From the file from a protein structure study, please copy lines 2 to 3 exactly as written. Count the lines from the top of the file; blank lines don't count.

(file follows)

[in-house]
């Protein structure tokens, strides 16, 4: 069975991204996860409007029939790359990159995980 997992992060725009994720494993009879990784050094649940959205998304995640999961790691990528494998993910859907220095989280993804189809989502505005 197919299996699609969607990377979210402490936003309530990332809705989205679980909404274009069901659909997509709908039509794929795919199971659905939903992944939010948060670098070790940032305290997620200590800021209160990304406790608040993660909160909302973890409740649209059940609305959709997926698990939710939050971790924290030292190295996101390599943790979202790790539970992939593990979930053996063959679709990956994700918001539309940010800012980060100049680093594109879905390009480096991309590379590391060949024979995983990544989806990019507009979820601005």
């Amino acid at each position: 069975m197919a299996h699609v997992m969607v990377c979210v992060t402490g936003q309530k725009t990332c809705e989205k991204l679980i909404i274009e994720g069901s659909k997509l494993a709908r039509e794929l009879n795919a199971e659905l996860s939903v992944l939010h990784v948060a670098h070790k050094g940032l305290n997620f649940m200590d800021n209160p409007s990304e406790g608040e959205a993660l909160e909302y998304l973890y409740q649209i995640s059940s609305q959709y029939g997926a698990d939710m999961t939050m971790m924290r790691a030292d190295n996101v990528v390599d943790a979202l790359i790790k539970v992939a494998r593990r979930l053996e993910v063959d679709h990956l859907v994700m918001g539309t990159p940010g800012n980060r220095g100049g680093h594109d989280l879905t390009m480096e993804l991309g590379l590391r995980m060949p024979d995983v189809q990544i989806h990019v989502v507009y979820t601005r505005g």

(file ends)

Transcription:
């Protein structure tokens, strides 16, 4: 069975991204996860409007029939790359990159995980 997992992060725009994720494993009879990784050094649940959205998304995640999961790691990528494998993910859907220095989280993804189809989502505005 197919299996699609969607990377979210402490936003309530990332809705989205679980909404274009069901659909997509709908039509794929795919199971659905939903992944939010948060670098070790940032305290997620200590800021209160990304406790608040993660909160909302973890409740649209059940609305959709997926698990939710939050971790924290030292190295996101390599943790979202790790539970992939593990979930053996063959679709990956994700918001539309940010800012980060100049680093594109879905390009480096991309590379590391060949024979995983990544989806990019507009979820601005």
């Amino acid at each position: 069975m197919a299996h699609v997992m969607v990377c979210v992060t402490g936003q309530k725009t990332c809705e989205k991204l679980i909404i274009e994720g069901s659909k997509l494993a709908r039509e794929l009879n795919a199971e659905l996860s939903v992944l939010h990784v948060a670098h070790k050094g940032l305290n997620f649940m200590d800021n209160p409007s990304e406790g608040e959205a993660l909160e909302y998304l973890y409740q649209i995640s059940s609305q959709y029939g997926a698990d939710m999961t939050m971790m924290r790691a030292d190295n996101v990528v390599d943790a979202l790359i790790k539970v992939a494998r593990r979930l053996e993910v063959d679709h990956l859907v994700m918001g539309t990159p940010g800012n980060r220095g100049g680093h594109d989280l879905t390009m480096e993804l991309g590379l590391r995980m060949p024979d995983v189809q990544i989806h990019v989502v507009y979820t601005r505005g």